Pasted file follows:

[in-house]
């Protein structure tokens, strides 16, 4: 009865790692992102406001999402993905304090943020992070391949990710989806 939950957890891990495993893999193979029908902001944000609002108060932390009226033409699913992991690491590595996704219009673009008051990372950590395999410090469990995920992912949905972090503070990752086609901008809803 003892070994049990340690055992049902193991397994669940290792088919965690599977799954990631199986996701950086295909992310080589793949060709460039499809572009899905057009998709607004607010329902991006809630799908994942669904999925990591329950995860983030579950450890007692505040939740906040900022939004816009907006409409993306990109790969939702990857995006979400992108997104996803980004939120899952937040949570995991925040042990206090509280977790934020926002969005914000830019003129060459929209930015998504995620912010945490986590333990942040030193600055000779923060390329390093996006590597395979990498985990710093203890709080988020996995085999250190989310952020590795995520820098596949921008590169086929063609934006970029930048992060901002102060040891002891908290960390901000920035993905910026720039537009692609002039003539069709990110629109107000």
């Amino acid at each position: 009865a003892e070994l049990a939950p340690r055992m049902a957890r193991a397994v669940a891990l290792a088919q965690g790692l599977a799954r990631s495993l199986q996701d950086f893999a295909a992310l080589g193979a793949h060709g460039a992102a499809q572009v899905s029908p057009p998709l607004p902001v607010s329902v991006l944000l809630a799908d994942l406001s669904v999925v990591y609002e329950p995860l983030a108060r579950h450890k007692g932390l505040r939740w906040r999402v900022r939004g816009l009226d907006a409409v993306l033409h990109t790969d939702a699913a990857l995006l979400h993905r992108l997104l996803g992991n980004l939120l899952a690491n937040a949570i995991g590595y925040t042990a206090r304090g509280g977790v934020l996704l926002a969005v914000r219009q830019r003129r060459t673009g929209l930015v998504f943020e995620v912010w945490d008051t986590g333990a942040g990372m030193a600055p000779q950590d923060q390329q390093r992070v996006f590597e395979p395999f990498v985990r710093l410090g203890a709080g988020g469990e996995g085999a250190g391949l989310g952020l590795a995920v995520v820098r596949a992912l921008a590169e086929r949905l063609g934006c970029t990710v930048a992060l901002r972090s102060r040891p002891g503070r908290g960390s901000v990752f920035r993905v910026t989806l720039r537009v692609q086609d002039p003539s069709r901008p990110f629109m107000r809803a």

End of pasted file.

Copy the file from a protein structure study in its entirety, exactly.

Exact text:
[in-house]
């Protein structure tokens, strides 16, 4: 009865790692992102406001999402993905304090943020992070391949990710989806 939950957890891990495993893999193979029908902001944000609002108060932390009226033409699913992991690491590595996704219009673009008051990372950590395999410090469990995920992912949905972090503070990752086609901008809803 003892070994049990340690055992049902193991397994669940290792088919965690599977799954990631199986996701950086295909992310080589793949060709460039499809572009899905057009998709607004607010329902991006809630799908994942669904999925990591329950995860983030579950450890007692505040939740906040900022939004816009907006409409993306990109790969939702990857995006979400992108997104996803980004939120899952937040949570995991925040042990206090509280977790934020926002969005914000830019003129060459929209930015998504995620912010945490986590333990942040030193600055000779923060390329390093996006590597395979990498985990710093203890709080988020996995085999250190989310952020590795995520820098596949921008590169086929063609934006970029930048992060901002102060040891002891908290960390901000920035993905910026720039537009692609002039003539069709990110629109107000």
């Amino acid at each position: 009865a003892e070994l049990a939950p340690r055992m049902a957890r193991a397994v669940a891990l290792a088919q965690g790692l599977a799954r990631s495993l199986q996701d950086f893999a295909a992310l080589g193979a793949h060709g460039a992102a499809q572009v899905s029908p057009p998709l607004p902001v607010s329902v991006l944000l809630a799908d994942l406001s669904v999925v990591y609002e329950p995860l983030a108060r579950h450890k007692g932390l505040r939740w906040r999402v900022r939004g816009l009226d907006a409409v993306l033409h990109t790969d939702a699913a990857l995006l979400h993905r992108l997104l996803g992991n980004l939120l899952a690491n937040a949570i995991g590595y925040t042990a206090r304090g509280g977790v934020l996704l926002a969005v914000r219009q830019r003129r060459t673009g929209l930015v998504f943020e995620v912010w945490d008051t986590g333990a942040g990372m030193a600055p000779q950590d923060q390329q390093r992070v996006f590597e395979p395999f990498v985990r710093l410090g203890a709080g988020g469990e996995g085999a250190g391949l989310g952020l590795a995920v995520v820098r596949a992912l921008a590169e086929r949905l063609g934006c970029t990710v930048a992060l901002r972090s102060r040891p002891g503070r908290g960390s901000v990752f920035r993905v910026t989806l720039r537009v692609q086609d002039p003539s069709r901008p990110f629109m107000r809803a």